Next of kin: an interview with Liela Moss

Liela Moss, frontwoman of The Duke Spirit, puts her coffee cup down on the saucer and leans back in her seat, a tired smile dancing around her face. I have just asked her what the London band has been up to since their last album was released, five years ago. A question seemingly anchored in a billowing sea of dreams and fears, joys and sorrows. Because everything happened in that time. Life changed. It’s the kind of conversation that would normally leave a trail of cigarette butts and empty wine glasses behind, and lonely islands of crumpled up tissues floating on the floor.

Following the release of their third album in 2011 and a long American tour, The Duke Spirit were exhausted and seemingly unable to shake the uncomfortable stance between obscurity and success that had always stalked them. In the mid-noughties, when the indie scene was at its most tumultuous and commercially viable, their hard-hitting, bluesy rock ‘n’ roll and explosive live shows ticked the right boxes, but fast forward a few years and guitar music was falling out of fashion. The lack of motivation to push for another record coincided, strangely, with huge rupture in their personal lives. Within a week, Liela lost her step-mum to cancer and guitarist Luke Ford’s first child was born. In a sense, life struck. The Duke Spirit had things other than music on their minds.

Maybe that explains why the newly released Kin isn’t just another indie record. It’s spacious and full of atmosphere. A determined step away from the chord-driven, American rock they’ve made in the past. Liela describes their fourth LP as one of subtle contrast and personal intensity. A mature rendition of what they have become.

Photo: Clare Hewitt

Those five years must have brought a lot of change for you.

I had to grow up. Forget about the desire to express myself and being an artist and travel. Fuck that! I had to hang around and make sure my dad was OK. So during that supposedly uneventful time, I have understood how the dynamic of being a family works when one person disappears. It has been really sad, but at the same time I can now say that things are OK.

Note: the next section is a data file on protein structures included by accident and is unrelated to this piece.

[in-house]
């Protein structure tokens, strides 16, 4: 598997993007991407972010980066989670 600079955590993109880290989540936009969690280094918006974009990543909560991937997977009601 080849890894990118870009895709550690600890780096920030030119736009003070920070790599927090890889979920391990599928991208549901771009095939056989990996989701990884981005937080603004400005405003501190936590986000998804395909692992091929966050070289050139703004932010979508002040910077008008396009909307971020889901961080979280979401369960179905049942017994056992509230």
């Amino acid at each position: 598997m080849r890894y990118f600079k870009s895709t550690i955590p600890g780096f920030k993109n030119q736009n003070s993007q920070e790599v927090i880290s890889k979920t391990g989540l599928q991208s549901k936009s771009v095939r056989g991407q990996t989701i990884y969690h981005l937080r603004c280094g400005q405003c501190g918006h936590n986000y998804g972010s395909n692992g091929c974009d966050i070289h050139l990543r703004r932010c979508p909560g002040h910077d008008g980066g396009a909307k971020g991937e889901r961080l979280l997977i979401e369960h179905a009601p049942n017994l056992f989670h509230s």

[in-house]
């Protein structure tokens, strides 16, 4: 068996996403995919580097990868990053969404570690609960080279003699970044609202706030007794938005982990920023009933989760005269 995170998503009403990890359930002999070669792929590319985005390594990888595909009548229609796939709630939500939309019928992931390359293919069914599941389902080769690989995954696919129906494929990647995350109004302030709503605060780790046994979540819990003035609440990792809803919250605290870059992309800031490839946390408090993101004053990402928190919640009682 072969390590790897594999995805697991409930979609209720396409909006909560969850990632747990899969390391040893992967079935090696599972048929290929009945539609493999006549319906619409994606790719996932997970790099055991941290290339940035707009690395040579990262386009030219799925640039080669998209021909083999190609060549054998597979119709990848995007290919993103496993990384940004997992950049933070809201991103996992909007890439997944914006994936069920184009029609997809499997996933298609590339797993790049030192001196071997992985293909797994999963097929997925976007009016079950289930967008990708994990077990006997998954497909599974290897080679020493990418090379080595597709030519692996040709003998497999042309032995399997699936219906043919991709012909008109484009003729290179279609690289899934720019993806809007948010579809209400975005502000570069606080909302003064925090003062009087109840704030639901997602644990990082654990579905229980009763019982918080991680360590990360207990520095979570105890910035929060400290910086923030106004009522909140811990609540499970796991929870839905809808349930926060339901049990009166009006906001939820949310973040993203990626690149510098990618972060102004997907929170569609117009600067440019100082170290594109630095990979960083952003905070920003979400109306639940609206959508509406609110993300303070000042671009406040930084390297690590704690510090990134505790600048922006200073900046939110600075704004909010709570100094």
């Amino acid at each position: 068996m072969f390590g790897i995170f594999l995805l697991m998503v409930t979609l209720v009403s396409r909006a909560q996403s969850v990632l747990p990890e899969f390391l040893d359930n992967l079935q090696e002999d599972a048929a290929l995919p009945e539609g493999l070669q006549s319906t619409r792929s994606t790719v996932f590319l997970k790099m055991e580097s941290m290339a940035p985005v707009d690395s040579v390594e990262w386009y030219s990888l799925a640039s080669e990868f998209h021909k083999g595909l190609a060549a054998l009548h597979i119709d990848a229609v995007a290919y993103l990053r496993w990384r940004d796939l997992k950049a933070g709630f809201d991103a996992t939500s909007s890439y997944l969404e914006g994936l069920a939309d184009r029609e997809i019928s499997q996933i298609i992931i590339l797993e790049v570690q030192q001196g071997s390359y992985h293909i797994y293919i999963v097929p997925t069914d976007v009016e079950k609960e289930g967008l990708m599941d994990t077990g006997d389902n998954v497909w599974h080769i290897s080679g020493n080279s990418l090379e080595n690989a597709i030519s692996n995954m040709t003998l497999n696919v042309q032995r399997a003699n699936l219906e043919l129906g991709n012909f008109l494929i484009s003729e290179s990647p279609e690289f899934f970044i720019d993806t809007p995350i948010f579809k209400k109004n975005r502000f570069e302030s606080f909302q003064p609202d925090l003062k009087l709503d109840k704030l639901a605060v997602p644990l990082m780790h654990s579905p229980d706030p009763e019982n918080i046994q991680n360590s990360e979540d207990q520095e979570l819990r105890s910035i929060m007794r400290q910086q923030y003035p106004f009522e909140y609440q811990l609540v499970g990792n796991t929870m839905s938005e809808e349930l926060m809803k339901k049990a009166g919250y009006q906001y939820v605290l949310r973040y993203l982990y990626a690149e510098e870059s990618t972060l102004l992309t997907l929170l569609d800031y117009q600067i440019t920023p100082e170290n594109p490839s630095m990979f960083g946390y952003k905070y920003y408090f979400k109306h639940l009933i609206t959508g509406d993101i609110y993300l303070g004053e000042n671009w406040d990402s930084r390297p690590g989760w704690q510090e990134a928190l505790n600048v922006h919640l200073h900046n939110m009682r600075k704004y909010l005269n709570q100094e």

Was it difficult to put your creativity aside at the time?

I was overwhelmed with a feeling of – maybe for once in my life – selflessness. And not moaning about what I want or making room for my desires. For two years I was feeling things very strongly. I was understanding grief and letting emotions completely run away with me. Watching a parent grieve is a very strange and rare thing to observe. Coping and loving people became my way of expressing life. It wasn’t happening on records or stages, but in my own home, around the kitchen table, trying to think of the most comforting thing to say.

How do you think the emotional upheaval you and Luke went through affected the atmosphere of Kin?

It has coloured the whole record. There’s like a little curl of smoke that goes in and around all the songs and softly percolates through the album. I know exactly what it is, although it’s hard to put into words. It’s a couple of words or a little break in the singing. How the drums and bass come back in or a trumpet fades into the background. 

Is there a specific song you feel close to on the album?